The biggest challenge to replenishing proven sellers is cash flow. Most jewelers have cash flow concerns eight out of twelve months, and this time of year can be exceptionally dangerous. First quarter cash flow shortages can often be linked to overbuying at the holidays and payables now being due. Couple this with slow first quarter sales and it can get a little tricky. The steps to resolving this problem are to first identify whom you owe, and secondly to establish if you are making enough gross profit to cover your operating expenses, such as payroll, rent, etc.

Once you have ascertained these two things you can begin putting together a realistic plan. The first step is budgeting enough cash for operating expenses. This can come from sales during the first quarter plus cash reserves from Christmas. If your gross profit is high enough during the first quarter to cover your operating cost, then you can afford to replenish your best selling merchandise. However, if your gross profit is not high enough, which is the case of most jewelers, then you must carefully calculate how much you can spend on replenishment. Once you have calculated the dollars needed for replacing your best sellers, you can then utilize the cash from Christmas and other assets. Remember, replacing your best sellers is the absolute key to the success of your store’s sales and you cannot afford to neglect them. Now that you have an idea of the cash requirements for the first quarter you can use the remaining cash to pay bills incurred during Christmas such as inventory, advertising, and other debt.

If you come up short of cash to pay your debts, then you must look at assets you can successfully convert to cash to address them. The largest asset for most stores is inventory and more importantly, dated inventory. Dated inventory can consume up to 70% of your total inventory investment at cost. If you need to generate cash you may be faced with having a sale, with the goal of turning old non-selling inventory into cash to reduce your debt. If you choose this option it is imperative to alter your future buying habits so you are not faced with this same dilemma again. I have often found that the hardest habit of any jeweler to break is buying more than you are selling.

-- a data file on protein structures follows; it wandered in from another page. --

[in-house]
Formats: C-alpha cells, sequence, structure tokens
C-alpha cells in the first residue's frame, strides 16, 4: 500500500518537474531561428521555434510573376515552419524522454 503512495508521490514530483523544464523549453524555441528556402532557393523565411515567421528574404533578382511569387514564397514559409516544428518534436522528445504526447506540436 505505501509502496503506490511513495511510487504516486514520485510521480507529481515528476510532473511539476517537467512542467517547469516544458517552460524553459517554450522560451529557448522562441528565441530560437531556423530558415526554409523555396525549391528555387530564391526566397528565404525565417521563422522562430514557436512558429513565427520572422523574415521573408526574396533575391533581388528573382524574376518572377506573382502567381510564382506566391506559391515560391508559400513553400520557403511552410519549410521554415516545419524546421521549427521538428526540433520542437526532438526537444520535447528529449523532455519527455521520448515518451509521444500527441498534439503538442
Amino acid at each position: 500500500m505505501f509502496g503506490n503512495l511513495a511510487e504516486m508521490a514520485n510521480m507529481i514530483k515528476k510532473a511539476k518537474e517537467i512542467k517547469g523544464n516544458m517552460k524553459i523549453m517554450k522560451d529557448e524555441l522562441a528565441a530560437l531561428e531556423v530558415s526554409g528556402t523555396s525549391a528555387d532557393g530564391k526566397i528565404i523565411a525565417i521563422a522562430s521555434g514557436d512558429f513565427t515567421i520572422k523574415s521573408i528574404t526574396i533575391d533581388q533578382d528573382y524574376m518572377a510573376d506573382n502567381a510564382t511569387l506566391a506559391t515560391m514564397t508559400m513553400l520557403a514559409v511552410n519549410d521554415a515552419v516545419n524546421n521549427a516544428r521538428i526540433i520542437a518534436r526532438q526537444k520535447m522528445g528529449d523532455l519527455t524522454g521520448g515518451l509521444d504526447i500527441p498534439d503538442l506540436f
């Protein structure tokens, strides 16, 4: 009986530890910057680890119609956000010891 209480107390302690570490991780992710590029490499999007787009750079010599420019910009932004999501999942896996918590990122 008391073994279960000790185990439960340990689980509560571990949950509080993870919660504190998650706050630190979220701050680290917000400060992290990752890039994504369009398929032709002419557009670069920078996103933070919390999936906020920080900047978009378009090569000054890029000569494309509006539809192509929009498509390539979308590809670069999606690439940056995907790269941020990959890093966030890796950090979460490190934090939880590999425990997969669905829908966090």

In order to identify what to put on sale it may be necessary to take a physical inventory. This time of year you will more than likely be taking inventory to prepare year-end financial statements, calculate taxes, and make sure your books are in order anyway. This is often dreaded, but none the less a necessary function. Most jewelers close their store for a day, bring in staff, and count every piece of merchandise on hand. Someone then adds it up and compares the results to the stock files and after a few weeks decides, ‘it’s close enough’. There is a better way. I recommend investigating the new electronic scanners for inventory. By using bar code tags and a scanner you can take a physical inventory in an average store in approximately four hours, with two people, and the store can remain open. After the physical count is completed you may then proceed to match up your stock list and determine your variance. You will find the accuracy improved and the completion of the task to be within days versus weeks. The new development of smaller bar code tags for jewelry can revolutionize the way you take inventory and can save you tremendous dollars in both payroll and shrinkage.

Practicing these activities is the prescription to overcoming the post-Christmas blues. As you embark on the new year you will be in a better position to enjoy the benefits of higher staff morale, renewed client interest, better balanced inventory and a working cash flow plan.